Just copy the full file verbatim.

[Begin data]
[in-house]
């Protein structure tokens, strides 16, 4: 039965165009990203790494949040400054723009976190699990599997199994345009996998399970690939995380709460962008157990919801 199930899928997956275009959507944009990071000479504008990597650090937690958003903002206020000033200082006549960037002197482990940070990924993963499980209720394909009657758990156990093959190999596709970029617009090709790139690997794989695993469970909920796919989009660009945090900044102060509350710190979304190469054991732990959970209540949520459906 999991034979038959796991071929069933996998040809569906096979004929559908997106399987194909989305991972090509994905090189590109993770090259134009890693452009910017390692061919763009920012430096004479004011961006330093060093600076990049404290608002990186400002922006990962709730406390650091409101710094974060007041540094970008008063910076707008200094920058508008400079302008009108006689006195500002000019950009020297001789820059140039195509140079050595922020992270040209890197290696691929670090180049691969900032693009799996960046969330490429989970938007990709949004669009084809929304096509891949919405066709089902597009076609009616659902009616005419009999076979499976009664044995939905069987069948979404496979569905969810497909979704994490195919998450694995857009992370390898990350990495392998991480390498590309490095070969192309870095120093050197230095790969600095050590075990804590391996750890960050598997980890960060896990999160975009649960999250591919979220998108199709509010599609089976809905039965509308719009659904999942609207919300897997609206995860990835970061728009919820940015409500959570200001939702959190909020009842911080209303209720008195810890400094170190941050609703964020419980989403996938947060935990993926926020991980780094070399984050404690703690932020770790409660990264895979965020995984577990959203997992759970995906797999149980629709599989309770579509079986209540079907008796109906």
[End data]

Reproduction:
[in-house]
């Protein structure tokens, strides 16, 4: 039965165009990203790494949040400054723009976190699990599997199994345009996998399970690939995380709460962008157990919801 199930899928997956275009959507944009990071000479504008990597650090937690958003903002206020000033200082006549960037002197482990940070990924993963499980209720394909009657758990156990093959190999596709970029617009090709790139690997794989695993469970909920796919989009660009945090900044102060509350710190979304190469054991732990959970209540949520459906 999991034979038959796991071929069933996998040809569906096979004929559908997106399987194909989305991972090509994905090189590109993770090259134009890693452009910017390692061919763009920012430096004479004011961006330093060093600076990049404290608002990186400002922006990962709730406390650091409101710094974060007041540094970008008063910076707008200094920058508008400079302008009108006689006195500002000019950009020297001789820059140039195509140079050595922020992270040209890197290696691929670090180049691969900032693009799996960046969330490429989970938007990709949004669009084809929304096509891949919405066709089902597009076609009616659902009616005419009999076979499976009664044995939905069987069948979404496979569905969810497909979704994490195919998450694995857009992370390898990350990495392998991480390498590309490095070969192309870095120093050197230095790969600095050590075990804590391996750890960050598997980890960060896990999160975009649960999250591919979220998108199709509010599609089976809905039965509308719009659904999942609207919300897997609206995860990835970061728009919820940015409500959570200001939702959190909020009842911080209303209720008195810890400094170190941050609703964020419980989403996938947060935990993926926020991980780094070399984050404690703690932020770790409660990264895979965020995984577990959203997992759970995906797999149980629709599989309770579509079986209540079907008796109906």